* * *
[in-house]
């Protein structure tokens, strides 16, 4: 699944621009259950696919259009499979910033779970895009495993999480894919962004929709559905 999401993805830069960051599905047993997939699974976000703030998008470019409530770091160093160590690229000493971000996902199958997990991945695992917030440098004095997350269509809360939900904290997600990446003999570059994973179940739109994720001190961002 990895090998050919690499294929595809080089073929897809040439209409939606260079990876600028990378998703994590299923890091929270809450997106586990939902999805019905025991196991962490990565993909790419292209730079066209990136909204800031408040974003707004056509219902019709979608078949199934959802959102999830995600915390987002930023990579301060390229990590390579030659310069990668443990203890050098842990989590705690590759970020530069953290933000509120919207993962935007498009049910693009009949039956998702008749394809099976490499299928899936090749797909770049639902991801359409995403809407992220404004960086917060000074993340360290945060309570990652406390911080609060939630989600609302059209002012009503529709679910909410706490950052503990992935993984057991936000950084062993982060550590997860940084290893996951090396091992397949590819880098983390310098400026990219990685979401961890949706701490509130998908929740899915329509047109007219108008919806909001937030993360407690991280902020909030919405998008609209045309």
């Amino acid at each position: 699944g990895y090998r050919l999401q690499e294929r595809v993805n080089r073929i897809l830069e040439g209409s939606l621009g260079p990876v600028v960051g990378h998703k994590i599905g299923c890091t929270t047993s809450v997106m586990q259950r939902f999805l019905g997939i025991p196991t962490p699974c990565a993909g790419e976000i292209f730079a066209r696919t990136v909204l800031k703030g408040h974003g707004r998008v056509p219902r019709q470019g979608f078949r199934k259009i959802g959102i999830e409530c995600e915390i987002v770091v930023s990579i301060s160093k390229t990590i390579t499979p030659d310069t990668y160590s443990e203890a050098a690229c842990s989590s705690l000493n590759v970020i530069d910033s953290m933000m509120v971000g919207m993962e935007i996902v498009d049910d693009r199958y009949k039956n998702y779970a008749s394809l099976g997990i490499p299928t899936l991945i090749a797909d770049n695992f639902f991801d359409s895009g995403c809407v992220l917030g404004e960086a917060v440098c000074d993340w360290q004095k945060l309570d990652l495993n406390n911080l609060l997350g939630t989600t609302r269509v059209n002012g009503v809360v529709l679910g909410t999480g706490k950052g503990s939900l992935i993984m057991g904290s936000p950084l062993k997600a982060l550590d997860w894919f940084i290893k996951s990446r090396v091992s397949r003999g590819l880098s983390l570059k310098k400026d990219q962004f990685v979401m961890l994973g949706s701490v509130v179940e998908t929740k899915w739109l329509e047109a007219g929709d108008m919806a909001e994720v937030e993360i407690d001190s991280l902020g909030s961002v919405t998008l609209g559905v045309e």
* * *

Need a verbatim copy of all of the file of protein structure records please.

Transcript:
[in-house]
């Protein structure tokens, strides 16, 4: 699944621009259950696919259009499979910033779970895009495993999480894919962004929709559905 999401993805830069960051599905047993997939699974976000703030998008470019409530770091160093160590690229000493971000996902199958997990991945695992917030440098004095997350269509809360939900904290997600990446003999570059994973179940739109994720001190961002 990895090998050919690499294929595809080089073929897809040439209409939606260079990876600028990378998703994590299923890091929270809450997106586990939902999805019905025991196991962490990565993909790419292209730079066209990136909204800031408040974003707004056509219902019709979608078949199934959802959102999830995600915390987002930023990579301060390229990590390579030659310069990668443990203890050098842990989590705690590759970020530069953290933000509120919207993962935007498009049910693009009949039956998702008749394809099976490499299928899936090749797909770049639902991801359409995403809407992220404004960086917060000074993340360290945060309570990652406390911080609060939630989600609302059209002012009503529709679910909410706490950052503990992935993984057991936000950084062993982060550590997860940084290893996951090396091992397949590819880098983390310098400026990219990685979401961890949706701490509130998908929740899915329509047109007219108008919806909001937030993360407690991280902020909030919405998008609209045309």
């Amino acid at each position: 699944g990895y090998r050919l999401q690499e294929r595809v993805n080089r073929i897809l830069e040439g209409s939606l621009g260079p990876v600028v960051g990378h998703k994590i599905g299923c890091t929270t047993s809450v997106m586990q259950r939902f999805l019905g997939i025991p196991t962490p699974c990565a993909g790419e976000i292209f730079a066209r696919t990136v909204l800031k703030g408040h974003g707004r998008v056509p219902r019709q470019g979608f078949r199934k259009i959802g959102i999830e409530c995600e915390i987002v770091v930023s990579i301060s160093k390229t990590i390579t499979p030659d310069t990668y160590s443990e203890a050098a690229c842990s989590s705690l000493n590759v970020i530069d910033s953290m933000m509120v971000g919207m993962e935007i996902v498009d049910d693009r199958y009949k039956n998702y779970a008749s394809l099976g997990i490499p299928t899936l991945i090749a797909d770049n695992f639902f991801d359409s895009g995403c809407v992220l917030g404004e960086a917060v440098c000074d993340w360290q004095k945060l309570d990652l495993n406390n911080l609060l997350g939630t989600t609302r269509v059209n002012g009503v809360v529709l679910g909410t999480g706490k950052g503990s939900l992935i993984m057991g904290s936000p950084l062993k997600a982060l550590d997860w894919f940084i290893k996951s990446r090396v091992s397949r003999g590819l880098s983390l570059k310098k400026d990219q962004f990685v979401m961890l994973g949706s701490v509130v179940e998908t929740k899915w739109l329509e047109a007219g929709d108008m919806a909001e994720v937030e993360i407690d001190s991280l902020g909030s961002v919405t998008l609209g559905v045309e």